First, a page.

This invention is a method and LMMSE receiver for restoring spreading code orthogonality in a multipath channel signal. An inverse of an overall NF×NF matrix of the prior art is avoided by inverting several sub-matrices of size N×N, where N is the number of receive antennas and F is the channel length parameter. The number and complexity of conventional FFTs design modules is reduced with Hermitian optimization and tree pruning, and the inverse of the sub-matrices are further simplified.
The present invention is in one aspect an equalizer that includes apparatus that generates a set of filter coefficients w from inverting a series of sub-matrices F. Each of the sub-matrices are of size no greater than 2×2, and each represents an element of an approximated correlation matrix C_{rr }for a spread spectrum signal received over a multipath channel.
In another aspect, the present invention is a spread spectrum receiver having a Linear-Minimum-Mean-Square-Error LMMSE-based chip-level equalizer. The equalizer includes a Finite Impulse Response FIR filter coupled to an output of a correlation estimator and tap solver operable to combine Fourier transformed and inverted sub-matrix elements of a block circulant matrix C_{rr }with a Fourier transformed channel matrix H. The block circulant matrix C_{rr }is an approximation of a correlation matrix R_{rr}.
In another aspect, the invention is an equalizer that has a correlation estimator and tap solver means. These means have an output coupled to a Finite Impulse Response filter means, and are for executing a Fast Fourier Transform FFT and an inversion on sub-matrix elements of a block circulant matrix C_{rr }and a Fourier transform on a channel matrix H,. As above, the block circulant matrix C_{rr }is an approximation of a correlation matrix R_{rr}. The correlation estimator and tap solver means are further for combining the Fourier transformed and inverted sub-matrices and the Fourier transformed channel matrix. These correlation estimator and tap solver means invert matrices no greater than 2×2.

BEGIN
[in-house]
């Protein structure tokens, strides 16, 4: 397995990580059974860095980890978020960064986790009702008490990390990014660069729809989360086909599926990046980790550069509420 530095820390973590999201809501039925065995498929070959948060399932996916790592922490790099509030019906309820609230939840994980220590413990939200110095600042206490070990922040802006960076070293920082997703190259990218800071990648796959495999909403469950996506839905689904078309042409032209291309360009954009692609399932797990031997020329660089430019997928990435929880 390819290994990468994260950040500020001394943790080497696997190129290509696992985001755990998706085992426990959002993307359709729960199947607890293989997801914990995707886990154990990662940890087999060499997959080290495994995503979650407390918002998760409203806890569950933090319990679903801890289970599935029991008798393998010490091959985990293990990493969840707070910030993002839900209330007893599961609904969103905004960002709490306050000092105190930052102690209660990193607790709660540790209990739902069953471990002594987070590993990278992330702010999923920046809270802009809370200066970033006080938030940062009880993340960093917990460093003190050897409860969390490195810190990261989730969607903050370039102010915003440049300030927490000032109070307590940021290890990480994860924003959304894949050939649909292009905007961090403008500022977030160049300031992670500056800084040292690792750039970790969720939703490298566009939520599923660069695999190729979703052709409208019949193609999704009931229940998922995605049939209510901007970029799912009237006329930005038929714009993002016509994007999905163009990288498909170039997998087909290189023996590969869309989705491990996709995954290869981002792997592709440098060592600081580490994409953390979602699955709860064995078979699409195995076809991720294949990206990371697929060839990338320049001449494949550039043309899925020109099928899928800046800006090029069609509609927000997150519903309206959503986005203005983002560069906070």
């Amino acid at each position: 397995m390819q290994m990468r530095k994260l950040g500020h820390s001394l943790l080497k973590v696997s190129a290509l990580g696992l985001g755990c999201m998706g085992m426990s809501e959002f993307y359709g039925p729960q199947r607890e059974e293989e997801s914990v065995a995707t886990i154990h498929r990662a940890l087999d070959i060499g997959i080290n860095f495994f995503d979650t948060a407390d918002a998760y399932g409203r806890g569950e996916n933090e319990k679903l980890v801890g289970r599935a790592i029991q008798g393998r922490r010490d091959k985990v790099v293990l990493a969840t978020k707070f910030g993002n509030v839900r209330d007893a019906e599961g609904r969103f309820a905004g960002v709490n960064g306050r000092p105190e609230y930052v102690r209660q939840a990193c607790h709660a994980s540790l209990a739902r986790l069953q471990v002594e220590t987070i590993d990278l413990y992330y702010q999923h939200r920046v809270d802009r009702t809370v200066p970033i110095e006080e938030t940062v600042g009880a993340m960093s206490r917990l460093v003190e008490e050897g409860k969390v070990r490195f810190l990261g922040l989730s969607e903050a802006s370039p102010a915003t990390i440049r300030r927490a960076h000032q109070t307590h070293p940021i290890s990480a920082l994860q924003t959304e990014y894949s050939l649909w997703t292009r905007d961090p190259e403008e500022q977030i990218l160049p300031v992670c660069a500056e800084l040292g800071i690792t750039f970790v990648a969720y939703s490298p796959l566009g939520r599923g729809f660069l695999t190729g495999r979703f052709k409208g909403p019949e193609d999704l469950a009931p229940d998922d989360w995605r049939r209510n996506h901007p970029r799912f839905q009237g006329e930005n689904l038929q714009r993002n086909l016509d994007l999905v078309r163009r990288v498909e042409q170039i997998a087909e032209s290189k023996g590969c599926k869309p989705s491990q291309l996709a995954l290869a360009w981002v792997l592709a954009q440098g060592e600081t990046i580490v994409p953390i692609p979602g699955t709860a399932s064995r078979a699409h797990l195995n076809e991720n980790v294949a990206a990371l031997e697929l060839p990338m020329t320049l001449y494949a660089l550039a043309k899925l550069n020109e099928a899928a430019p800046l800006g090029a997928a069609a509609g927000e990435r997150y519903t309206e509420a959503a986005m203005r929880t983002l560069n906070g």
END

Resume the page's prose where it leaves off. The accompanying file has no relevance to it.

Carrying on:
In another aspect, the invention is a method to receive a signal from a multipath channel. The method includes receiving the signal with at least two receive antennas, and equalizing the received signal by combining a Fourier transformed channel matrix with a Fourier transformed and inverted sub-matrix elements of a block circulant matrix C_{rr }that is an approximation of a correlation matrix R_{rr}.
Other aspects of the invention include streamlining the calculation processing, parallelizing the calculations for the various filter coefficients, and pipelining the various parameters in time to reduce data path lengths and eliminate repeat calculations.
These and other features, aspects, and advantages of embodiments of the present invention will become apparent with reference to the following description in conjunction with the accompanying drawings. It is to be understood, however, that the drawings are designed solely for the purposes of illustration and not as a definition of the limits of the invention.
The present invention is described below more particularly with reference to the following drawing figures, which are not to scale except where stipulated.
The following acronyms are used herein:
As used herein, the term CDMA refers generically to a spread spectrum communication system unless specifically stated otherwise (e.g., CDMA2000). The operators [ ]^{T }and [ ]* indicate transpose, and the operator [ ]^{H }indicates a Hermitian operation as known in the art. As an overview, the present invention is a reduced complexity FFT-based linear equalizer and further includes a complete parallel VLSI architecture for a proposed MIMO receiver. To further reduce the complexity, Hermitian optimization is disclosed that utilizes the structures of the correlation coefficients and the FFT algorithm. The Hermitian feature is then applied in the inverse of submatrices. A reduced-state FFT module avoids duplicate computation of the symmetric coefficients and the zero coefficients, thereby reducing the number and complexity of conventional FFT design modules.